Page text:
26. Artax

    A recession is simply a period of negative economic growth for two consecutive quarters

    Tell that to the Governor who placed political economic politics against the back drop of reality what he did not say was the 11percent increase was and addition added to a cumulative amount brought forward from last year creeping growth totals
    Hence in reality the Jan to March growth was one percent which included last year total

  27. @Skinner, of course “It’s a matter of interpretation” economic reviews always are. Why is the matter of growing 11% over the previous year but NOT reaching the levels of output for a prior year a matter of contention???

    That’s simply understandable in any business and should need no deep explanation beyond the obvious so the governor can’t be accused of “twisting the truth” on that statement alone🤣. How so brother! … maybe he is indeed painting as rosy a picture as is possible but then again which government official in his role would NOT be expected to do exactly that !

    Barbados suffered like all other nations and our GDP took a shellacking over last two years … thanks to some innovative ‘Welcoming Stamping’ and with other business slowly coming back we recaptured some revenue which got us that 11% uptick over the previous year but which was well below the revenues pre-Covid … why is that propaganda and why are you suggesting that the govt is masking real downturns in the economy when you say “the economy is not improving and the prospects of any improvement is being seriously affected by inferior political gymnastics“?

    You may be right as I have not studied any of the reports but please clarify why you are so confident that this is all a sham. Is there no real growth as suggested by the officials? Are the ridiculously large cabinet salaries, supa-sized consultancies, administrative travel etc too big a drag?

    Why so pessimistic!

  28. @ John April 28, 2022 3:22 PM

    Sir John, please ease up on ‘poor’ Cleviston and about his ‘looks’.

    He is just a spitting product of the father of the Miller clan of the supermarket business.

    What you should be querying is the ‘current’ status of those private sector ‘investment’ projects which the same guv has been promising since his appointment.

    Why has he stopped shining that light in the investment pipeline so that Bajans can see the end of the 5-year long tunnel?

    Where is the mention of the likes of the Four Seasons restart or even the Hyatt soon-coming erection?

    Maybe your friends “Enuff, John2, & Lorenzo” can shed some light on those missing in action (MIA) projects promoted as the SOS to the Bajan economy which have now morphed into mere mirages in the eyes of the previous Guv called De-liar.

    Based on his pronounced prognostications on the economy, as reproduced below, can we conclude that- as a result of pending rises in sea levels- he has switched his Hobson’s choice hobby horse from the DLP conceived hotel investment projects to that of the more realistic BDLP-owned renewable energy investment sector to save Barbados from inundation; both economic and geophysical?

    Continued investment in renewable energy will help to address the negative effects of volatile oil prices and to improve competitiveness. Accelerating implementation, is now crucial, taking advantage of the liquidity in the banking system. In addition, we must bolster our competitiveness by lowering the cost of doing business, increasing our output and improving our turnaround times. The path towards sustained growth requires a strong partnership with all stakeholders, a commitment to innovate and improved performance by everyone. Both public and private sectors, including small and medium-sized enterprises, will need the support of money and capital markets to support this innovation. This path is quite attainable if we continue to pull together in the country’s interest.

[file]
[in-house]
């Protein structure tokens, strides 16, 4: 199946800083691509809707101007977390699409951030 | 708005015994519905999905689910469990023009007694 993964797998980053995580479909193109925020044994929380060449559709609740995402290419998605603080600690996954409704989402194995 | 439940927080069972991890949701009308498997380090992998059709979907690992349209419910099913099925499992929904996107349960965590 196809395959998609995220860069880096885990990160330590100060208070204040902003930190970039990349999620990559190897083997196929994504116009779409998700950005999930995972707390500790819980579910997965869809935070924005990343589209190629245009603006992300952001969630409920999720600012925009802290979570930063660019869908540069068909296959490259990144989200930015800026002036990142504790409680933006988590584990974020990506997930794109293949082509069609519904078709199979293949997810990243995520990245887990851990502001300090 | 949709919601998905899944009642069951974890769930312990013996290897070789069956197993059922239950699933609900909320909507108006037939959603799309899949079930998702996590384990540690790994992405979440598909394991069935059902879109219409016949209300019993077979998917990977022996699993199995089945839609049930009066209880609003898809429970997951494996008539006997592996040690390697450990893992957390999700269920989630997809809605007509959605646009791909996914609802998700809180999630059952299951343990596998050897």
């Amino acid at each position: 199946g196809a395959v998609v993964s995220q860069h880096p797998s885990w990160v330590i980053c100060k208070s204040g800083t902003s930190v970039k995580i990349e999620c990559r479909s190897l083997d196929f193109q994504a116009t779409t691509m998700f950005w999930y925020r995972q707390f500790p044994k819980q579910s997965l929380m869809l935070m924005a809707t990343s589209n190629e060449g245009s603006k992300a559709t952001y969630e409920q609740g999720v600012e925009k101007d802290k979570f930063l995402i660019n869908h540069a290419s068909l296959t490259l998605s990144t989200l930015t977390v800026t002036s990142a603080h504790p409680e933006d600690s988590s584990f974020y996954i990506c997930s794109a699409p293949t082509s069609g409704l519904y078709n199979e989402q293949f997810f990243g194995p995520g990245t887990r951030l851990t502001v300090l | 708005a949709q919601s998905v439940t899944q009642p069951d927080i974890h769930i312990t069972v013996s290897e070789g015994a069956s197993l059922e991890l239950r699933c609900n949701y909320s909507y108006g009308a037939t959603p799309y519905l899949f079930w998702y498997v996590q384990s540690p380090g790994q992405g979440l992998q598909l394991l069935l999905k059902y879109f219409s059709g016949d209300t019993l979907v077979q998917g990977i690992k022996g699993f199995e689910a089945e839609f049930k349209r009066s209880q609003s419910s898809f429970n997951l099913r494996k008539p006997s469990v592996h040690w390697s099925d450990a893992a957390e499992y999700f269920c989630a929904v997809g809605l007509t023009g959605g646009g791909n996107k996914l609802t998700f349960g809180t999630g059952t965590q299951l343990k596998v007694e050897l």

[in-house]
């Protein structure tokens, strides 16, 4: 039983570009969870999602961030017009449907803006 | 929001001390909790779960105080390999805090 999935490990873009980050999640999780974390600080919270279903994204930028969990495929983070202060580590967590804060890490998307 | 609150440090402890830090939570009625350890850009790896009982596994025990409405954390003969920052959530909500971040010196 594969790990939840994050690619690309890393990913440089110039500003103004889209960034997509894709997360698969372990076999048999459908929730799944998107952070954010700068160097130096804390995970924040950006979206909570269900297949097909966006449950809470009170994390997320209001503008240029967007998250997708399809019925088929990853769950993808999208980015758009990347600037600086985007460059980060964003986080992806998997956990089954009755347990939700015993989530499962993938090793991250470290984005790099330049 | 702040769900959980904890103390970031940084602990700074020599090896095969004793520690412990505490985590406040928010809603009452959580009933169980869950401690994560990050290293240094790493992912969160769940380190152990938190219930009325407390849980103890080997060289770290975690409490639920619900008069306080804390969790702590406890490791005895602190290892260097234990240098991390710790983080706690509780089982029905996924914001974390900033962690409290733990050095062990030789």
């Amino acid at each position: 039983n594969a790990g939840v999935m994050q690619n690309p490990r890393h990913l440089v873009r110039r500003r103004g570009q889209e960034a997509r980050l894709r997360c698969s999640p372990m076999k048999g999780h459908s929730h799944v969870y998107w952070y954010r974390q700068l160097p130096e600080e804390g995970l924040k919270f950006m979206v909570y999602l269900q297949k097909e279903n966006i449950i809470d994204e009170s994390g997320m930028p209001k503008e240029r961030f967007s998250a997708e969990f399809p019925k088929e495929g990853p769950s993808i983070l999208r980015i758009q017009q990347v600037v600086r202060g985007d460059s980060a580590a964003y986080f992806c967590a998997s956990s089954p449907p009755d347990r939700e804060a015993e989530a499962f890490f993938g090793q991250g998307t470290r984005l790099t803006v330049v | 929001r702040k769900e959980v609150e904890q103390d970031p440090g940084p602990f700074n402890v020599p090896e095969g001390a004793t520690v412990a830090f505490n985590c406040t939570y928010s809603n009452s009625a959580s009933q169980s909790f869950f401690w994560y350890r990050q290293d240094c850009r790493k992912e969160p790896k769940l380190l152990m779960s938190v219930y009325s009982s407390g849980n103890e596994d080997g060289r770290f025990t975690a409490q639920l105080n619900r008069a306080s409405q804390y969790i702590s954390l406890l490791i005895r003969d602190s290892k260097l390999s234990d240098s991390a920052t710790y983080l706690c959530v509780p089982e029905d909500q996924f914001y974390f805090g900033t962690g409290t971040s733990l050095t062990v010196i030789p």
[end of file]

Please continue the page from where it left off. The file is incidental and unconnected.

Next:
29. Dpd i guess by now you have figured out that Mr Skinner is anti Ms Mottley snd anti BLP..If these predictions had come from Dr Worrell, Mr Stuart or Mr Sinckler you would not heard a peep out of him., mark my words.However the proof is in the eating we shall see what happens going forward.I gone.

  30. (Quote):
    With its International Monetary Fund (IMF) programme expiring at the end of September, Government is expected to start repaying the $850 million it borrowed from the financial institution from next year.

    And where is this money foreign money going to come from?

    The sale of the AIR and SEA ports to the Chinese or the Arabs or even the Russian oligarchs with dirty money looking for a laundry in the Caribbean?

    Imagine that! Having to borrow from the same IMF to repay the same IMF.

    Isn’t that like taking a 5 dollar bill from your left pocket and putting it in your empty right pocket just to pretend you have $10.00?

    Now this is the perfect alibi for the new republic to bite the bullet of pride but with the shame of no industry and ‘demand’ from Britain Barbados’s share of reparations for almost 400 years of chattel slavery, colonial economic exploitation and blatant cultural indoctrination.

    Why not let Britain payback the IMF along with the other foreign debts due to the international loansharks as a final divorce settlement?

    Maybe the local Anglican Church can impress upon its dying Mother back home to support its boastful Bajan government’s financial claim of righting the moral wrongs committed by their slave-owning ancestors including those of our own John the Quaker.

    Maybe then our Vince Codrington the BU economics guru would feel comfortable in changing his name to Kunta Kinte.

  31. angela cox April 28, 2022 3:20 PM

    RE: “Tell that to the Governor who placed political economic politics against the back drop of reality……

    Don’t have to tell him anything.

    Please explain what is “political economic politics.”